“We absolutely adored it, there’s no question, no question at all that it meets our criteria, only, well, how shall I put it delicately ? Daniel, it is a little near the bone for some of our board. I’m sure you know the section to which I allude.”
Daniel paused for effect.
“The magazine’s called ‘Savage Revolt’.”
A few seconds of silence.
“Do you know, you are absol…, no, quite right, we have an obligation to the artist, and … and, if certain people don’t wish to read it, they don’t have to, yes, yes. Let’s do it. I’m going to go to bat for you.”
“Unedited, you have my word. Now, my young Hemingway, what are you doing on Silvester ? I’m having a little soiree and you simply must come. There’s a lot of people that want to meet you.”
Sunday afternoon, Daniel found one of the few Lebensmittel open and bought more wine, Sekt, chocolate, tins of goulash, giant tins of soup, cigarettes, cigarette papers, factory-produced bread and cake-type items, then returned home. He was going to read some books Chris had loaned him, maybe write a follow-up story. It seemed official. He was going to be published, and people wanted to meet him. Controversial already. But, it was Berlin. Maybe it was all just so much bullshit. He opened the wine, opened Dickens, took a swig straight from the bottle and thought, “Fuck me !”
“Fucking hell, never, never, never again,” announced Richard to no one in particular, as there was no one with him, save the Tasmanian devil running amok inside his brain. He had finished the water, and was now settling down for a day of mint tea and self-recrimination.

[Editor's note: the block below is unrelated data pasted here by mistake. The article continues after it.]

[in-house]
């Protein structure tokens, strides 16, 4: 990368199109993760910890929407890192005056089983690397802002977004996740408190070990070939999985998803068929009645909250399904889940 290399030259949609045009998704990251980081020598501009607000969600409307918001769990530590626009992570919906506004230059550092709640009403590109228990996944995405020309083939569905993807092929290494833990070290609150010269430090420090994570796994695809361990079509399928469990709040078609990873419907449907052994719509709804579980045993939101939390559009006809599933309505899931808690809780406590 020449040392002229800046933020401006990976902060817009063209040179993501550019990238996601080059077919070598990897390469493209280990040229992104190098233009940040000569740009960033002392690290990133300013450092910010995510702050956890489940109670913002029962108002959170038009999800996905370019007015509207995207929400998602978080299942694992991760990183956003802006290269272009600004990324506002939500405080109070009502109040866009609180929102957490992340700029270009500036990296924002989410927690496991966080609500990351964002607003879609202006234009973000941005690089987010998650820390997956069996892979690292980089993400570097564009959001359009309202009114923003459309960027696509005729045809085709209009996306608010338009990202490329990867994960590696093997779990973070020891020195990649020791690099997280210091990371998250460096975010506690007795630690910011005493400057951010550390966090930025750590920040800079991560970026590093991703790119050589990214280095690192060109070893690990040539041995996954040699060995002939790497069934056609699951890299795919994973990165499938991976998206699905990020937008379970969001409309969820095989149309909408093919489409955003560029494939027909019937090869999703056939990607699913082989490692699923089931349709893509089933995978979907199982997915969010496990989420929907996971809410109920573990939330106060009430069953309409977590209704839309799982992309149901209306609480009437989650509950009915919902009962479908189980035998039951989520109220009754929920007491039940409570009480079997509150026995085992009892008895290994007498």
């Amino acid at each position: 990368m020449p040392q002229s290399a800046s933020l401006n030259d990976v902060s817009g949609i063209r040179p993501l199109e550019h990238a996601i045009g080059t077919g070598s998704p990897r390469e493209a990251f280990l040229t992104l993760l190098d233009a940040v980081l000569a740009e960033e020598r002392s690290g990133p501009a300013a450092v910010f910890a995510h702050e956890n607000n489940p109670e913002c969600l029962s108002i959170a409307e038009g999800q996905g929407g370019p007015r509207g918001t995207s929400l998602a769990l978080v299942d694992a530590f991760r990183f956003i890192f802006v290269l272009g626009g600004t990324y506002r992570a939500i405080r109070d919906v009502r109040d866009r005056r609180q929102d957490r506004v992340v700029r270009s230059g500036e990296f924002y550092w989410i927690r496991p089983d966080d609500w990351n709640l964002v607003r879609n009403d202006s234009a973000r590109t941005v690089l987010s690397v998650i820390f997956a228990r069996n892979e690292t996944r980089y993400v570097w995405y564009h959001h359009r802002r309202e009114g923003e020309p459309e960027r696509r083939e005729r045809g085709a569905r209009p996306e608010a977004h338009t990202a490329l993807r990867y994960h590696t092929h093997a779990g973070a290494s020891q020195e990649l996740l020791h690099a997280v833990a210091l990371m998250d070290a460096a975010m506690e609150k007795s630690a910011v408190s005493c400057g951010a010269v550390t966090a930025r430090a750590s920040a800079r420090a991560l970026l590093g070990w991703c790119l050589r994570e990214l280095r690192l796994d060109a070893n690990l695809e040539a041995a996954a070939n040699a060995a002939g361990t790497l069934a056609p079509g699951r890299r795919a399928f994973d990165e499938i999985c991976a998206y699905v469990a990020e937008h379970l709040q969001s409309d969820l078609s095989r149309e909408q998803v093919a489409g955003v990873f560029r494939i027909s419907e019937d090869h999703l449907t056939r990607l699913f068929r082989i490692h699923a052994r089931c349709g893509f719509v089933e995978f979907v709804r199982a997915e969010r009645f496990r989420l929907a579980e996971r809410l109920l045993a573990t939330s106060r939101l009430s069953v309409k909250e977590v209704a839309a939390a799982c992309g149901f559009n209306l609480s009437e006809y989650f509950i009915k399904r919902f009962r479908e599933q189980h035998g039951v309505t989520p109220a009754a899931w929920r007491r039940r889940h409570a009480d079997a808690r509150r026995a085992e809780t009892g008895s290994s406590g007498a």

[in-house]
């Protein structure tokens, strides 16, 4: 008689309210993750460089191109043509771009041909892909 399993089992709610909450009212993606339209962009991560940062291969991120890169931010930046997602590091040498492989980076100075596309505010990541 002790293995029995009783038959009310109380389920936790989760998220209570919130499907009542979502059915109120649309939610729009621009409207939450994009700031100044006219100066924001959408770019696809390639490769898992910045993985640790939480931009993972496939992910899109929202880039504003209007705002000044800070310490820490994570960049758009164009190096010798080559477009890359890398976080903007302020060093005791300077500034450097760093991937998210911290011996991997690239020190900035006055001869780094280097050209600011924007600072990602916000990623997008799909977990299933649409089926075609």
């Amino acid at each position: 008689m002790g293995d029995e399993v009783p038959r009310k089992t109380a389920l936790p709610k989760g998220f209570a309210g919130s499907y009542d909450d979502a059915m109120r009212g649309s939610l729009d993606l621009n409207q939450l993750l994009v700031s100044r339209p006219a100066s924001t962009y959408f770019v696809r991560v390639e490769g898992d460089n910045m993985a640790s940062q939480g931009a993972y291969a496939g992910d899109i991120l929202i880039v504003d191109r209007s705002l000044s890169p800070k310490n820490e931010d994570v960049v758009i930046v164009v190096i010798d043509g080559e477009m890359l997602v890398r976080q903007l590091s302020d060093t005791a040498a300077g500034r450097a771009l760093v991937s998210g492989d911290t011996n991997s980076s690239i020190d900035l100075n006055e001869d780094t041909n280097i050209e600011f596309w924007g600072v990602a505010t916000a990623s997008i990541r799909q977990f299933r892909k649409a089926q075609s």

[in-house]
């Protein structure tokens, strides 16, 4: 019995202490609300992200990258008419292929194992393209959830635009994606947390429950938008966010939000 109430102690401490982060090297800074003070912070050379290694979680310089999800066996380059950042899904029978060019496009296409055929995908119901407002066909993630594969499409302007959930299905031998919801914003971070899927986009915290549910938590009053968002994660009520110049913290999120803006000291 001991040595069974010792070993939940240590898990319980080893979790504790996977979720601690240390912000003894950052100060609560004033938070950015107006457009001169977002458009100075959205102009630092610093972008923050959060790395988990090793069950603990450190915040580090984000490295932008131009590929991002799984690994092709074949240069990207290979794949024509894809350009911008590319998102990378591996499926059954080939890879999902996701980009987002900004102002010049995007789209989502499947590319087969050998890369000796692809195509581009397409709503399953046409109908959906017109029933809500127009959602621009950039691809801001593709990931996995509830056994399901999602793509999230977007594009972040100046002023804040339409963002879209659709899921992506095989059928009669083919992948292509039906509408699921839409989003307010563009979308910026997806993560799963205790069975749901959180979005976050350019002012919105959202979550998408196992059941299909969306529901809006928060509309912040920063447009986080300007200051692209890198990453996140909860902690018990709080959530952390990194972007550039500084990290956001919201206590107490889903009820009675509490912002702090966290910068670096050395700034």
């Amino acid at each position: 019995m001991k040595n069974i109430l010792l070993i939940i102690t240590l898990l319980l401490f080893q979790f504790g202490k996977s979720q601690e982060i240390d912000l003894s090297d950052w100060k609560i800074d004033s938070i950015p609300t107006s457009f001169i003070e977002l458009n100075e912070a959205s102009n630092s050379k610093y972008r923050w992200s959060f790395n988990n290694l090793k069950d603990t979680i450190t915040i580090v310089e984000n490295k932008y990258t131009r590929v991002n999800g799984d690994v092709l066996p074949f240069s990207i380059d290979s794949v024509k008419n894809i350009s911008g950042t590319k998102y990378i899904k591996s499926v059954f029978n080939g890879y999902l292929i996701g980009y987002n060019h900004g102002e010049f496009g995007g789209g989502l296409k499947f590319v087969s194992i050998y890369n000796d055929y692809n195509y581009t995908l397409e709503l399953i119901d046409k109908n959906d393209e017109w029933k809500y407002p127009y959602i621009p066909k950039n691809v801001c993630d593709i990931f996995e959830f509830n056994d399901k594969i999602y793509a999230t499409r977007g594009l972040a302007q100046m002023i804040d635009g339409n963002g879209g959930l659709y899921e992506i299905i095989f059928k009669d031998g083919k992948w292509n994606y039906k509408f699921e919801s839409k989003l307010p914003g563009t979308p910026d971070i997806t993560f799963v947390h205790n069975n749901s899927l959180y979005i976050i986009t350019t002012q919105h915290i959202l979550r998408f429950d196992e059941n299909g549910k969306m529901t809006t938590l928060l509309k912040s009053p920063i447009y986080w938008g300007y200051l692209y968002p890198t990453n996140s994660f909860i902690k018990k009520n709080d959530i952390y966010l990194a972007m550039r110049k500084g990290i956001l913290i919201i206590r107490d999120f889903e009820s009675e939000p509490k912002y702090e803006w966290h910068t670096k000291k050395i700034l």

Serves him right for expecting anything good to happen in this shit city, in this shit life. He had hoped that he would be waking up, snuggling up, to Johanna.
At least this time he couldn’t blame himself for being drunk or too forward or not forward enough. He had been at the bar early, and waited. And waited … and waited. Johanna had stood him up.
Richard was in the bathroom, trying to get his hair to do something presentable, when he heard someone shouting, in English, from the Hof,
“RECALLED TO LIFE ! RECALLED TO LIFE !”
Having just finished ‘The Tale Of Two Cities’, he instantly recognised the quote, and the speaker could only be Chris.
Sure enough, within seconds, there was the sound of key in lock, the door opening and Chris bounding in, repeating his phrase, with a wide smile.
“Hey, I’m coming, too ! Couldn’t miss Al’s gig.”
They embraced and whooped it up.
“What about work ?” asked Richard, having gone with Monika as she had driven Chris to work in Yorckstrasse, some hours previously.
“I raged against the washing-up machine. I threw down my tea towel, pointed at the head chef and said, ‘Fuck you ! I won’t do what you tell me !’”
“Well . . . OK, not exactly. I jumped out the window and legged it.”
“You’re gonna hafta fill me in here, Dude, c’mon, full story.”
“So I’m at work, and it’s Saturday and you’re going out tonight with my girlfriend, not sure how I feel about that, but by the by, everyone’s going to have fun . . . “
“No, we’re going to see Al. Have you heard Al ?”
“A minor point, I’m working and I get sent to get something, I don’t even know what it is, some long piece of meat, about two metres long, who the fuck knows where it comes from, real ‘Naked Lunch’ food. Anyway, I forget what it is I’m going for and I have to ask somebody . . . “
“I hate having to ask somebody.”